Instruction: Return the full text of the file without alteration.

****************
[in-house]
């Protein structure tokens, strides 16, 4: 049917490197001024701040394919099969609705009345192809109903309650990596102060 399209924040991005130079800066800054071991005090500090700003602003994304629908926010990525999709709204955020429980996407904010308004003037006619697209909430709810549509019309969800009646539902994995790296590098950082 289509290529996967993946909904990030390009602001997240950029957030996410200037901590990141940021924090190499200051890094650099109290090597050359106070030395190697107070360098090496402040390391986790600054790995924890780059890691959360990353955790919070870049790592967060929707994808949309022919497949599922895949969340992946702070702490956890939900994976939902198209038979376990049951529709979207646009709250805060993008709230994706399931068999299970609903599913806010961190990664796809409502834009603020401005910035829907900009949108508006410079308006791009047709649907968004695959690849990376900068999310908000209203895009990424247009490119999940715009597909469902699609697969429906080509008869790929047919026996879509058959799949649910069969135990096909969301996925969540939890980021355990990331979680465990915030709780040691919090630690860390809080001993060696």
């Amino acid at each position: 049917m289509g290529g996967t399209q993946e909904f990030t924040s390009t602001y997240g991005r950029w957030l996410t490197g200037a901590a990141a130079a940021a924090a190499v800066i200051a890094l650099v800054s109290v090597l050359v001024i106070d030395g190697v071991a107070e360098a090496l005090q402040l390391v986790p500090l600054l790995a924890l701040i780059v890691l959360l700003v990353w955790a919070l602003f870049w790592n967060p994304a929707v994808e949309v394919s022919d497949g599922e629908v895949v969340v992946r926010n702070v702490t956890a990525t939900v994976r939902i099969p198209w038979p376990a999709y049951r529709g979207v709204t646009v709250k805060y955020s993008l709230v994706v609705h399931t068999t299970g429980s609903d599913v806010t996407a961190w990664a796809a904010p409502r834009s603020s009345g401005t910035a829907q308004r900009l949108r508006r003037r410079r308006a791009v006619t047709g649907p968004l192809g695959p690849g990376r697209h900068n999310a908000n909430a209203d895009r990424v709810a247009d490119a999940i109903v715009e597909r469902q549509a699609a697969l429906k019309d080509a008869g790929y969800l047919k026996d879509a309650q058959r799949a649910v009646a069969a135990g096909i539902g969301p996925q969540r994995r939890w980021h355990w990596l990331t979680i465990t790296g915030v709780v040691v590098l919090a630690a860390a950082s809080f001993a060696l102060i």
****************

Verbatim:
[in-house]
């Protein structure tokens, strides 16, 4: 049917490197001024701040394919099969609705009345192809109903309650990596102060 399209924040991005130079800066800054071991005090500090700003602003994304629908926010990525999709709204955020429980996407904010308004003037006619697209909430709810549509019309969800009646539902994995790296590098950082 289509290529996967993946909904990030390009602001997240950029957030996410200037901590990141940021924090190499200051890094650099109290090597050359106070030395190697107070360098090496402040390391986790600054790995924890780059890691959360990353955790919070870049790592967060929707994808949309022919497949599922895949969340992946702070702490956890939900994976939902198209038979376990049951529709979207646009709250805060993008709230994706399931068999299970609903599913806010961190990664796809409502834009603020401005910035829907900009949108508006410079308006791009047709649907968004695959690849990376900068999310908000209203895009990424247009490119999940715009597909469902699609697969429906080509008869790929047919026996879509058959799949649910069969135990096909969301996925969540939890980021355990990331979680465990915030709780040691919090630690860390809080001993060696």
């Amino acid at each position: 049917m289509g290529g996967t399209q993946e909904f990030t924040s390009t602001y997240g991005r950029w957030l996410t490197g200037a901590a990141a130079a940021a924090a190499v800066i200051a890094l650099v800054s109290v090597l050359v001024i106070d030395g190697v071991a107070e360098a090496l005090q402040l390391v986790p500090l600054l790995a924890l701040i780059v890691l959360l700003v990353w955790a919070l602003f870049w790592n967060p994304a929707v994808e949309v394919s022919d497949g599922e629908v895949v969340v992946r926010n702070v702490t956890a990525t939900v994976r939902i099969p198209w038979p376990a999709y049951r529709g979207v709204t646009v709250k805060y955020s993008l709230v994706v609705h399931t068999t299970g429980s609903d599913v806010t996407a961190w990664a796809a904010p409502r834009s603020s009345g401005t910035a829907q308004r900009l949108r508006r003037r410079r308006a791009v006619t047709g649907p968004l192809g695959p690849g990376r697209h900068n999310a908000n909430a209203d895009r990424v709810a247009d490119a999940i109903v715009e597909r469902q549509a699609a697969l429906k019309d080509a008869g790929y969800l047919k026996d879509a309650q058959r799949a649910v009646a069969a135990g096909i539902g969301p996925q969540r994995r939890w980021h355990w990596l990331t979680i465990t790296g915030v709780v040691v590098l919090a630690a860390a950082s809080f001993a060696l102060i």